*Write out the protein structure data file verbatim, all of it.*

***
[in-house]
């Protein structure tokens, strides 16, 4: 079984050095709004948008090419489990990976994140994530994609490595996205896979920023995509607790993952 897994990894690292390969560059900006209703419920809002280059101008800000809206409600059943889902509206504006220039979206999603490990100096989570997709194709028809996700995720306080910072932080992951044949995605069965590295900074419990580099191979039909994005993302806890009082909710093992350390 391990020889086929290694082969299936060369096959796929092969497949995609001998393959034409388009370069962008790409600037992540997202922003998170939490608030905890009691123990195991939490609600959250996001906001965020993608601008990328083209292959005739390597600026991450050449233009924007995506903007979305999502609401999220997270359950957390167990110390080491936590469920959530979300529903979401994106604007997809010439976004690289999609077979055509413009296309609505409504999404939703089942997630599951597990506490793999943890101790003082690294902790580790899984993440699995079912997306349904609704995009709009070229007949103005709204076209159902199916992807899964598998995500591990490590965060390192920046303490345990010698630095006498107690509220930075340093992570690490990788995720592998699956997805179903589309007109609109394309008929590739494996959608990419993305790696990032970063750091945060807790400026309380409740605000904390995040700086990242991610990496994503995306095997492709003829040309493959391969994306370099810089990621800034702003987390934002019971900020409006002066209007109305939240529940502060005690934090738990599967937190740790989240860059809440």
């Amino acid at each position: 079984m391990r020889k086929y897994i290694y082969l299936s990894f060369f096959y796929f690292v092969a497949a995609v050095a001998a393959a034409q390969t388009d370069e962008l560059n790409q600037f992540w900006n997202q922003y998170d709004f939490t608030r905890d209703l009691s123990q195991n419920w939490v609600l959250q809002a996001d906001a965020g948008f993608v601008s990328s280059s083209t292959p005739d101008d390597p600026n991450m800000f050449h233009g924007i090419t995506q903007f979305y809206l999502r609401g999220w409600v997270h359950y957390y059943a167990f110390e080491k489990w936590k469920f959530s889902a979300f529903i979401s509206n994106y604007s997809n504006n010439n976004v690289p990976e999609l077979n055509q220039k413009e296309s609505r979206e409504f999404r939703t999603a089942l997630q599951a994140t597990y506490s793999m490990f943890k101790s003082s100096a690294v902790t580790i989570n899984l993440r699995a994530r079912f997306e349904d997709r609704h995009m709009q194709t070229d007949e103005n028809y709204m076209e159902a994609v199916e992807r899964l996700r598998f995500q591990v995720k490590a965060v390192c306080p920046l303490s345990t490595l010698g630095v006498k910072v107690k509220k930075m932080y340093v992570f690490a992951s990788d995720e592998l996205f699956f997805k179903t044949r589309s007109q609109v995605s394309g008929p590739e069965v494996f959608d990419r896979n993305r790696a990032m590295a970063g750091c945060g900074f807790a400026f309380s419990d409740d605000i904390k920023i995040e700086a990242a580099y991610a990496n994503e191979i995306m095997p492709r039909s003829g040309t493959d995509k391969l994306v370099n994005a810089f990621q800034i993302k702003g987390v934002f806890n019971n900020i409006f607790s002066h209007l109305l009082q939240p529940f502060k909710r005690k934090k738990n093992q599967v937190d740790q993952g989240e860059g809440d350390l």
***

[in-house]
């Protein structure tokens, strides 16, 4: 079984050095709004948008090419489990990976994140994530994609490595996205896979920023995509607790993952 897994990894690292390969560059900006209703419920809002280059101008800000809206409600059943889902509206504006220039979206999603490990100096989570997709194709028809996700995720306080910072932080992951044949995605069965590295900074419990580099191979039909994005993302806890009082909710093992350390 391990020889086929290694082969299936060369096959796929092969497949995609001998393959034409388009370069962008790409600037992540997202922003998170939490608030905890009691123990195991939490609600959250996001906001965020993608601008990328083209292959005739390597600026991450050449233009924007995506903007979305999502609401999220997270359950957390167990110390080491936590469920959530979300529903979401994106604007997809010439976004690289999609077979055509413009296309609505409504999404939703089942997630599951597990506490793999943890101790003082690294902790580790899984993440699995079912997306349904609704995009709009070229007949103005709204076209159902199916992807899964598998995500591990490590965060390192920046303490345990010698630095006498107690509220930075340093992570690490990788995720592998699956997805179903589309007109609109394309008929590739494996959608990419993305790696990032970063750091945060807790400026309380409740605000904390995040700086990242991610990496994503995306095997492709003829040309493959391969994306370099810089990621800034702003987390934002019971900020409006002066209007109305939240529940502060005690934090738990599967937190740790989240860059809440």
């Amino acid at each position: 079984m391990r020889k086929y897994i290694y082969l299936s990894f060369f096959y796929f690292v092969a497949a995609v050095a001998a393959a034409q390969t388009d370069e962008l560059n790409q600037f992540w900006n997202q922003y998170d709004f939490t608030r905890d209703l009691s123990q195991n419920w939490v609600l959250q809002a996001d906001a965020g948008f993608v601008s990328s280059s083209t292959p005739d101008d390597p600026n991450m800000f050449h233009g924007i090419t995506q903007f979305y809206l999502r609401g999220w409600v997270h359950y957390y059943a167990f110390e080491k489990w936590k469920f959530s889902a979300f529903i979401s509206n994106y604007s997809n504006n010439n976004v690289p990976e999609l077979n055509q220039k413009e296309s609505r979206e409504f999404r939703t999603a089942l997630q599951a994140t597990y506490s793999m490990f943890k101790s003082s100096a690294v902790t580790i989570n899984l993440r699995a994530r079912f997306e349904d997709r609704h995009m709009q194709t070229d007949e103005n028809y709204m076209e159902a994609v199916e992807r899964l996700r598998f995500q591990v995720k490590a965060v390192c306080p920046l303490s345990t490595l010698g630095v006498k910072v107690k509220k930075m932080y340093v992570f690490a992951s990788d995720e592998l996205f699956f997805k179903t044949r589309s007109q609109v995605s394309g008929p590739e069965v494996f959608d990419r896979n993305r790696a990032m590295a970063g750091c945060g900074f807790a400026f309380s419990d409740d605000i904390k920023i995040e700086a990242a580099y991610a990496n994503e191979i995306m095997p492709r039909s003829g040309t493959d995509k391969l994306v370099n994005a810089f990621q800034i993302k702003g987390v934002f806890n019971n900020i409006f607790s002066h209007l109305l009082q939240p529940f502060k909710r005690k934090k738990n093992q599967v937190d740790q993952g989240e860059g809440d350390l």